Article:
by Giorgio Agamben
published March 2023
One of Europe's greatest living philosophers, Giorgio Agamben, analyzes the life and work of one of Europe's greatest poets, Friedrich Hölderlin.
What does it mean to inhabit a place or a self? What is a habit? And, for human beings, doesn't living mean—first and foremost—inhabiting? Pairing a detailed chronology of German poet Friedrich Hölderlin's years of purported madness with a new examination of texts often considered unreadable, Giorgio Agamben's new book aims to describe and comprehend a life that the poet himself called habitual and inhabited.
Hölderlin's life was split neatly in two: his first 36 years, from 1770 to 1806; and the 36 years from 1807 to 1843, which he spent as a madman holed up in the home of Ernst Zimmer, a carpenter. The poet lived the first half of his existence out and about in the broader world, relatively engaged with current events, only to then spend the second half entirely cut off from the outside world. Despite occasional visitors, it was as if a wall separated him from all external events and relationships. For reasons that may well eventually become clear, Hölderlin chose to expunge all character—historical, social, or otherwise—from the actions and gestures of his daily life. According to his earliest biographer, he often stubbornly repeated, 'nothing happens to me'. Such a life can only be the subject of a chronology—not a biography, much less a clinical or psychological analysis. Nevertheless, this book suggests that this is precisely how Hölderlin offers humanity an entirely other notion of what it means to live. Although we have yet to grasp the political significance of his unprecedented way of life, it now clearly speaks directly to our own.
by Mithu Sanyal
published October 2022 • UK/IE/EU edition
'A provocative and knotty debut.' The New York Times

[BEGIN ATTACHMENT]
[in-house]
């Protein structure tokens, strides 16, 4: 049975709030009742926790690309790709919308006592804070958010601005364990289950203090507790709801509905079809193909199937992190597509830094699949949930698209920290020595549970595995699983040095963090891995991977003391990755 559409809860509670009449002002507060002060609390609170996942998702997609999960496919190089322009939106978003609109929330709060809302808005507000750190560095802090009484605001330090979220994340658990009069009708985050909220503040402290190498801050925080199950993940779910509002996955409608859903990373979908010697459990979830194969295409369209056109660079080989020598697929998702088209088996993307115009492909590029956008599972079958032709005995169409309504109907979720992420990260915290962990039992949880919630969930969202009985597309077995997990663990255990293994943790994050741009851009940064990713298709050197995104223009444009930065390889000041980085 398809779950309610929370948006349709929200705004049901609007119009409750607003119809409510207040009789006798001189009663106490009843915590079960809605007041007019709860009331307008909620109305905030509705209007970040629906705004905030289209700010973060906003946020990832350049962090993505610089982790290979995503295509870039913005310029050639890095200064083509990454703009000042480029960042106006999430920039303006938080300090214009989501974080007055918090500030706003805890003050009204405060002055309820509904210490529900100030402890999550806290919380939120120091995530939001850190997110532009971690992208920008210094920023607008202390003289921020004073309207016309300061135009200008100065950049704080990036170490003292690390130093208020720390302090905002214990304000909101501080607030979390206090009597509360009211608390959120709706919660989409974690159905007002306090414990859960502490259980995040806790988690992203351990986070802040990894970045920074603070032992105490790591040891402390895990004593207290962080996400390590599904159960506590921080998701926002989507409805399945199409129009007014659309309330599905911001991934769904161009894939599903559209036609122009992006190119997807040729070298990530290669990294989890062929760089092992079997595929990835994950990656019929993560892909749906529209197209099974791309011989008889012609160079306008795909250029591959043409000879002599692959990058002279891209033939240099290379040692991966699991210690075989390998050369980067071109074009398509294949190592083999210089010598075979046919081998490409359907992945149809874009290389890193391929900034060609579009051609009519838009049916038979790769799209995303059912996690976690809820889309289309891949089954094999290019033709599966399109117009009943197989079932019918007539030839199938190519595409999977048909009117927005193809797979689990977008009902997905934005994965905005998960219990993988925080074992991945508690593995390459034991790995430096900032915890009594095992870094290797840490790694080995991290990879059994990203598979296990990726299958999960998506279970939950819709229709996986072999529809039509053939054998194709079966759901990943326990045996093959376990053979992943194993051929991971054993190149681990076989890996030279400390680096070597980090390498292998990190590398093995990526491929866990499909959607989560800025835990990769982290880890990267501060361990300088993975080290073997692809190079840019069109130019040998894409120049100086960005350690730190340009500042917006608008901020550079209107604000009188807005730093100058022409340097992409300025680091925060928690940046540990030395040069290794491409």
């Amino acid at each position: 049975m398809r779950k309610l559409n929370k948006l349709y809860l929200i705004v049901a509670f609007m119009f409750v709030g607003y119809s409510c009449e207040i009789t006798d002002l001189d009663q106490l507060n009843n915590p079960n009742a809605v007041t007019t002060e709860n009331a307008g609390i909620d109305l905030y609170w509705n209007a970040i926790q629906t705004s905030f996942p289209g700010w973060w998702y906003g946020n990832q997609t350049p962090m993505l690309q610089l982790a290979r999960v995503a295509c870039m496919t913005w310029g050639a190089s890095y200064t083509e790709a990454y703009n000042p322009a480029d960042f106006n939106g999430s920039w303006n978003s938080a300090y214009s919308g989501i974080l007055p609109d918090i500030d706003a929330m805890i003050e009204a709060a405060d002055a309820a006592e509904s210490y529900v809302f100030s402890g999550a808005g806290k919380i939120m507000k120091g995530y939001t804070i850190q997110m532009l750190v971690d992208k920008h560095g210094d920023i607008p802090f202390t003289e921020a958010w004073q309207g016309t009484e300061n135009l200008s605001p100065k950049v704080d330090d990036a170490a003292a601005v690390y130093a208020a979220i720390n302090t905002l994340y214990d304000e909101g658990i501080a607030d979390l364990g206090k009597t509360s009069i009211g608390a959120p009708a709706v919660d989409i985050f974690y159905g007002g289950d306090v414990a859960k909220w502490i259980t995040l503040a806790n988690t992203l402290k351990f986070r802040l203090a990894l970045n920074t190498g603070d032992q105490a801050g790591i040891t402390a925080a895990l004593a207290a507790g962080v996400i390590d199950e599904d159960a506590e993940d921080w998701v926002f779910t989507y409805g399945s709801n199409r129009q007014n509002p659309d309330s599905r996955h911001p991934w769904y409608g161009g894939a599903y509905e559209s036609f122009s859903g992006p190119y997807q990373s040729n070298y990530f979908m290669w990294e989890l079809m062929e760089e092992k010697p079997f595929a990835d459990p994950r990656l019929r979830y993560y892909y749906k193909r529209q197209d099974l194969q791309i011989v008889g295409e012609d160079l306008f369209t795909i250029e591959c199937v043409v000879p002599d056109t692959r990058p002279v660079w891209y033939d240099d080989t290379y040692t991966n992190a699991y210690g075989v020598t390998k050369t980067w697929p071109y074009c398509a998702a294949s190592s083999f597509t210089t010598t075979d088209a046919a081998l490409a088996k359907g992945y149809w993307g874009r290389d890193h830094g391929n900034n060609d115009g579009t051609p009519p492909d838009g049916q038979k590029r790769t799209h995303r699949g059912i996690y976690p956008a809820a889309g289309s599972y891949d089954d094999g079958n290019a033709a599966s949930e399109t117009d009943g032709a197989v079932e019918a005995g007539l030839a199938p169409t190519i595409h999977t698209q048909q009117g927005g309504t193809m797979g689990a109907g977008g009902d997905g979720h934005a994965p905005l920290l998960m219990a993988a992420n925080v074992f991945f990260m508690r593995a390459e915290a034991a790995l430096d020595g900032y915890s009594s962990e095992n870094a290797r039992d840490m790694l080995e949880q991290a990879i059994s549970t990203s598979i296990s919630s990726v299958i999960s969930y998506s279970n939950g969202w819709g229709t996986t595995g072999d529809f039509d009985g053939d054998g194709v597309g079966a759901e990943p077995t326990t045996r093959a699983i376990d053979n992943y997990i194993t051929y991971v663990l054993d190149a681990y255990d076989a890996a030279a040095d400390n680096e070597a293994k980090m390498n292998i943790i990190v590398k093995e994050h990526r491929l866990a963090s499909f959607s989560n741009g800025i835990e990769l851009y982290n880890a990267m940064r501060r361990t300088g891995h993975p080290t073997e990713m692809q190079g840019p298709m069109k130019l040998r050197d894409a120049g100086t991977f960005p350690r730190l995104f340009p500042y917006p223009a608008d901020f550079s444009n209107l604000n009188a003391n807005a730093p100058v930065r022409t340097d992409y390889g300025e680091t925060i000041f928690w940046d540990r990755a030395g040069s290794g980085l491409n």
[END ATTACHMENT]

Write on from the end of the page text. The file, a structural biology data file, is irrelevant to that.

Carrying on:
Nivedita (a.k.a. Identitti), a doctoral student who blogs about race with the help of Hindu goddess Kali, is in awe of Saraswati, her superstar postcolonial and race studies professor. But Nivedita's life and sense of self are upturned when it emerges that Saraswati is actually white. Hours before she learns the truth Nivedita praises her tutor in a radio interview, which calls into question her own reputation and ignites an angry backlash among her peers and online community.
In her thought-provoking, genre-bending debut, Mithu Sanyal collages the commentary of real-life intellectuals, blogs, articles, race theory, academic warfare and coming-of-age drama. A darkly comedic tour de force, Identitti showcases the outsized power of social media in the current debates around identity politics and the power of claiming your own voice.
Mithu Sanyal is a cultural scientist, journalist and author of two academic books Vulva (Wagenbach, 2009) and Rape (Verso, 2019).
'A writer at the height of her powers.' Laurie Penny, author of Sexual Revolution.
'From the first page, I knew Sanyal was going to take me to filthy, funny, strange places. She didn't disappoint. Buy the ticket and take the wild ride as Identitti tries to make sense of race, belonging and truth.' Jarred McGinnis, author of The Coward
by Mithu Sanyal
published July 2022
Nivedita (a.k.a. Identitti), a well-known blogger and doctoral student is in awe of her supervisor—superstar postcolonial and race studies South-Asian professor Saraswati. But her life and sense of self are turned upside down when it emerges that Saraswati is actually white. Nivedita's praise of her professor during a radio interview just hours before the news breaks—and before she learns the truth—calls into question her own reputation as a young activist.
Following the uproar, Nivedita is forced to reflect on the key moments in her life, when she doubted her identity and her place in the world. As debates on the scandal rage on social media, blogs, and among her closest friends, Nivedita's assumptions are called into question as she reconsiders the lessons she learned from her adored professor.